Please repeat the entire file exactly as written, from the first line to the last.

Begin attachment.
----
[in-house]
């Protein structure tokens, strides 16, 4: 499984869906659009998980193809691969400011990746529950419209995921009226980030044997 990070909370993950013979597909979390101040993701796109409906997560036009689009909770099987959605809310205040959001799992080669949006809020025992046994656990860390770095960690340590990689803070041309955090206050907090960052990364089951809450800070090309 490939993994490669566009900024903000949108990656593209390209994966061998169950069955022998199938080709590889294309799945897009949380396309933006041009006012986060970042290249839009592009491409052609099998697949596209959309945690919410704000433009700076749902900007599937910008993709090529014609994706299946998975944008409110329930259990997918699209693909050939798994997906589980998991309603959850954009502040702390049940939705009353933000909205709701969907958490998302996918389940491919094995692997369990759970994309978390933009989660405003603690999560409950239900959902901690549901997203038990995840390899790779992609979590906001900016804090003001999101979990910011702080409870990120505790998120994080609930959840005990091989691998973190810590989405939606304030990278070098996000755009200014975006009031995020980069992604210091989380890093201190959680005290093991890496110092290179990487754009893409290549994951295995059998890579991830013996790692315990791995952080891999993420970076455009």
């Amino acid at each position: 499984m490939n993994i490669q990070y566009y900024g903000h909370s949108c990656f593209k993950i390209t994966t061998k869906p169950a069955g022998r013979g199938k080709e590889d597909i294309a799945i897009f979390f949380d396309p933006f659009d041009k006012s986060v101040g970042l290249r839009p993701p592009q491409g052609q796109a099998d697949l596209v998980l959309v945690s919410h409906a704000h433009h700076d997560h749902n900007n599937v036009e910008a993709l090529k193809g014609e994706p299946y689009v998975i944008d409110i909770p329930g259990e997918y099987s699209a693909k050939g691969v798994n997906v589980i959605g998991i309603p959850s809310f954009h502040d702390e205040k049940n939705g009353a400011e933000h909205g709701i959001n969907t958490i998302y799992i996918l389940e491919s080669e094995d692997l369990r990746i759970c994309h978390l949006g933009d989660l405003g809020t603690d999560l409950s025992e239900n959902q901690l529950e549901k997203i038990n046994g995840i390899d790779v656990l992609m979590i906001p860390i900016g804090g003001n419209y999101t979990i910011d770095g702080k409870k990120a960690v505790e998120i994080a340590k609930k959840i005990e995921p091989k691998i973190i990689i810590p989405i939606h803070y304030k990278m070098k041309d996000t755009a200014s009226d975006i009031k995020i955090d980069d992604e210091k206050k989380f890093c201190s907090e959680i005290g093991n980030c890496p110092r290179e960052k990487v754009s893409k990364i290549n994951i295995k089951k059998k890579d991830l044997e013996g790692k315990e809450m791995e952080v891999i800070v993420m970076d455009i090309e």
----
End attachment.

[in-house]
């Protein structure tokens, strides 16, 4: 499984869906659009998980193809691969400011990746529950419209995921009226980030044997 990070909370993950013979597909979390101040993701796109409906997560036009689009909770099987959605809310205040959001799992080669949006809020025992046994656990860390770095960690340590990689803070041309955090206050907090960052990364089951809450800070090309 490939993994490669566009900024903000949108990656593209390209994966061998169950069955022998199938080709590889294309799945897009949380396309933006041009006012986060970042290249839009592009491409052609099998697949596209959309945690919410704000433009700076749902900007599937910008993709090529014609994706299946998975944008409110329930259990997918699209693909050939798994997906589980998991309603959850954009502040702390049940939705009353933000909205709701969907958490998302996918389940491919094995692997369990759970994309978390933009989660405003603690999560409950239900959902901690549901997203038990995840390899790779992609979590906001900016804090003001999101979990910011702080409870990120505790998120994080609930959840005990091989691998973190810590989405939606304030990278070098996000755009200014975006009031995020980069992604210091989380890093201190959680005290093991890496110092290179990487754009893409290549994951295995059998890579991830013996790692315990791995952080891999993420970076455009």
């Amino acid at each position: 499984m490939n993994i490669q990070y566009y900024g903000h909370s949108c990656f593209k993950i390209t994966t061998k869906p169950a069955g022998r013979g199938k080709e590889d597909i294309a799945i897009f979390f949380d396309p933006f659009d041009k006012s986060v101040g970042l290249r839009p993701p592009q491409g052609q796109a099998d697949l596209v998980l959309v945690s919410h409906a704000h433009h700076d997560h749902n900007n599937v036009e910008a993709l090529k193809g014609e994706p299946y689009v998975i944008d409110i909770p329930g259990e997918y099987s699209a693909k050939g691969v798994n997906v589980i959605g998991i309603p959850s809310f954009h502040d702390e205040k049940n939705g009353a400011e933000h909205g709701i959001n969907t958490i998302y799992i996918l389940e491919s080669e094995d692997l369990r990746i759970c994309h978390l949006g933009d989660l405003g809020t603690d999560l409950s025992e239900n959902q901690l529950e549901k997203i038990n046994g995840i390899d790779v656990l992609m979590i906001p860390i900016g804090g003001n419209y999101t979990i910011d770095g702080k409870k990120a960690v505790e998120i994080a340590k609930k959840i005990e995921p091989k691998i973190i990689i810590p989405i939606h803070y304030k990278m070098k041309d996000t755009a200014s009226d975006i009031k995020i955090d980069d992604e210091k206050k989380f890093c201190s907090e959680i005290g093991n980030c890496p110092r290179e960052k990487v754009s893409k990364i290549n994951i295995k089951k059998k890579d991830l044997e013996g790692k315990e809450m791995e952080v891999i800070v993420m970076d455009i090309e």